Who Is In Charge

State team set for big R2T show

The full team that will pitch Colorado’s Race to the Top application in Washington next Tuesday has been named and will make a trial run on Saturday at an event organized by the Aspen Institute.

According to Education Week, “a select group of states— Colorado, Illinois, Rhode Island, and Tennessee are among them—have been invited by the nonprofit Aspen Institute to do a dry run of their presentations.” Institute officials wouldn’t confirm the list, but a state official told EdNews that Colorado is participating.

The real oral exam comes Tuesday afternoon, when the delegation will have a 90-minute session with the examiners who scored Colorado’s written application. And, following that, the 16 R2T finalists will have budget meetings with U.S. Department of Education officials.

The format of those meetings isn’t clear, but one report suggested state delegations might be asked to talk about what they’d cut if they don’t receive their full requests. Colorado has asked for $377 million. Previous federal guidance suggested that states of Colorado’s size might receive only $60 to $175 million.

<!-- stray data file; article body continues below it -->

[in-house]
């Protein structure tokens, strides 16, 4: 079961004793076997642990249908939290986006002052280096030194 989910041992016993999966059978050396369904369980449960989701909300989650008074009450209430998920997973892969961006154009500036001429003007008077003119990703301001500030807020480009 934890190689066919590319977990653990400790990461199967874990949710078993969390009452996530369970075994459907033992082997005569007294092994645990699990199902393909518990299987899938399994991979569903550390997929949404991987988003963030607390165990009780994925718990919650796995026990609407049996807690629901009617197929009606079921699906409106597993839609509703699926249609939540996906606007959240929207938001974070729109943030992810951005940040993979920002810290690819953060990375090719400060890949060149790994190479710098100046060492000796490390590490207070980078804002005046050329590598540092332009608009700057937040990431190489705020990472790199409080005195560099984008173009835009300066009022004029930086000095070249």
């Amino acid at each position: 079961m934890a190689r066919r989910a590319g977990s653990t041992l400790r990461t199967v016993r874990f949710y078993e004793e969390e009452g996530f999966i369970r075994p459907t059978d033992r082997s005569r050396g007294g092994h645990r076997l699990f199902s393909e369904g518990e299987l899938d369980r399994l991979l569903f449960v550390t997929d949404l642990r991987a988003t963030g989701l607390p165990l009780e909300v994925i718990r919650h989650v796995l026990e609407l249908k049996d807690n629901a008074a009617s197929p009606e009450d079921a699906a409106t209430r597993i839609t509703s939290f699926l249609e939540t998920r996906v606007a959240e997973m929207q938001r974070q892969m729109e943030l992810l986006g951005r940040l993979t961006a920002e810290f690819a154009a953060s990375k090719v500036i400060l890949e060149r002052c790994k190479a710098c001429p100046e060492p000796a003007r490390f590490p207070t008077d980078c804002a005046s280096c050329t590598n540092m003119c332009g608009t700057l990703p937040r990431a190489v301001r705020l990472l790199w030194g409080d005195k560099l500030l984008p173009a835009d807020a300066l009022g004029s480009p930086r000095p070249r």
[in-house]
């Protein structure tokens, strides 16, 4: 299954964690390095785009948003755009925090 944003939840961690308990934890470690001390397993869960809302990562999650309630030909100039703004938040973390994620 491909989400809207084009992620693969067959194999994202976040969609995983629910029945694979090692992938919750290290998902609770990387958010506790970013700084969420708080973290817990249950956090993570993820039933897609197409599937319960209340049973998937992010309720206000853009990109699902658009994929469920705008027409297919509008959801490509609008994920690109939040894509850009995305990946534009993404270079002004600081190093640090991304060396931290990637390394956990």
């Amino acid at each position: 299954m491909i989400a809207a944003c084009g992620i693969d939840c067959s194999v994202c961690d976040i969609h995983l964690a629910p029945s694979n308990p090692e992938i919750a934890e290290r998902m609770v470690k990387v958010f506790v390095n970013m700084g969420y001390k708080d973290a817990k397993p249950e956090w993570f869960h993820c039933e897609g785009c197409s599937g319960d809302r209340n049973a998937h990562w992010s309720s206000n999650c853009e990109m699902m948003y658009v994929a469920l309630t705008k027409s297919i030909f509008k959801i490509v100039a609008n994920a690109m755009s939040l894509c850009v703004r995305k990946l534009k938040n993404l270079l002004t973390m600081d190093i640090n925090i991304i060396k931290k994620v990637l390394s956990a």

Lt. Gov. Barbara O'Brien is leading the state's Race to the Top effort.

State presentation teams are limited to five people. Colorado’s will include Lt. Gov. Barbara O’Brien, education Commissioner Dwight Jones, Associate Commissioner Rich Wenning, Assistant to the Commissioner Nina Lopez and Linda Barker, director of teaching and learning for the Colorado Education Association.

O’Brien, who will leave office in January, was president of the Colorado Children’s Campaign for 16 years before her election in 2006.

Jones, named commissioner is June 2007, previously was superintendent of the Fountain-Fort Carson schools and a vice president of Edison Schools.

Wenning has been a key figure in crafting the state’s R2T application and also in building the state’s SchoolView.org online data system and developing Colorado’s new district accountability system. He’s a former executive of the Colorado League of Charter schools, a consultant to the Denver Public Schools and a senior vice president at New American Schools.

Lopez, who has coordinated American Recovery and Reinvestment Act programs at CDE since last May, was also a key figure in the state’s application and is vice chair of the new Educator Effectiveness Council. She formerly was a vice president at the Children’s Campaign and worked at the League of Charter Schools and the Donnell-Kay Foundation. She co-chaired the education committee for Gov. Bill Ritter’s transition team. Lopez is on the board of KIPP Sunshine Peak Academy.